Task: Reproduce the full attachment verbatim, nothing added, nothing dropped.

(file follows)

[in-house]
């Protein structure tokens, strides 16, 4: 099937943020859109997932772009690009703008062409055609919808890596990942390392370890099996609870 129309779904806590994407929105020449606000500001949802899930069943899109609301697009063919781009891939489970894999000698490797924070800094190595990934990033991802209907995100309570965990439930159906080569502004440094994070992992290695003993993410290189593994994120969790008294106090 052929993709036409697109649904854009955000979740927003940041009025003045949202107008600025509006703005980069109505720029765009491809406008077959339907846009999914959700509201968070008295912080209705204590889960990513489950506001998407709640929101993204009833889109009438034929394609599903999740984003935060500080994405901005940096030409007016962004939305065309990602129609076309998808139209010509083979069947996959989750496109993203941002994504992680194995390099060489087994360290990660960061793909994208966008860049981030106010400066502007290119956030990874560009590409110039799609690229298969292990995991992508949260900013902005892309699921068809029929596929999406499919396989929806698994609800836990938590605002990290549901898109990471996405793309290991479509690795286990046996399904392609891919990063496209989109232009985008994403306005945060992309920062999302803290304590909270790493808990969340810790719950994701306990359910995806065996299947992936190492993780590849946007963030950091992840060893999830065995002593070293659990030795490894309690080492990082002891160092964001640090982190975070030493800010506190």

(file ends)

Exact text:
[in-house]
């Protein structure tokens, strides 16, 4: 099937943020859109997932772009690009703008062409055609919808890596990942390392370890099996609870 129309779904806590994407929105020449606000500001949802899930069943899109609301697009063919781009891939489970894999000698490797924070800094190595990934990033991802209907995100309570965990439930159906080569502004440094994070992992290695003993993410290189593994994120969790008294106090 052929993709036409697109649904854009955000979740927003940041009025003045949202107008600025509006703005980069109505720029765009491809406008077959339907846009999914959700509201968070008295912080209705204590889960990513489950506001998407709640929101993204009833889109009438034929394609599903999740984003935060500080994405901005940096030409007016962004939305065309990602129609076309998808139209010509083979069947996959989750496109993203941002994504992680194995390099060489087994360290990660960061793909994208966008860049981030106010400066502007290119956030990874560009590409110039799609690229298969292990995991992508949260900013902005892309699921068809029929596929999406499919396989929806698994609800836990938590605002990290549901898109990471996405793309290991479509690795286990046996399904392609891919990063496209989109232009985008994403306005945060992309920062999302803290304590909270790493808990969340810790719950994701306990359910995806065996299947992936190492993780590849946007963030950091992840060893999830065995002593070293659990030795490894309690080492990082002891160092964001640090982190975070030493800010506190």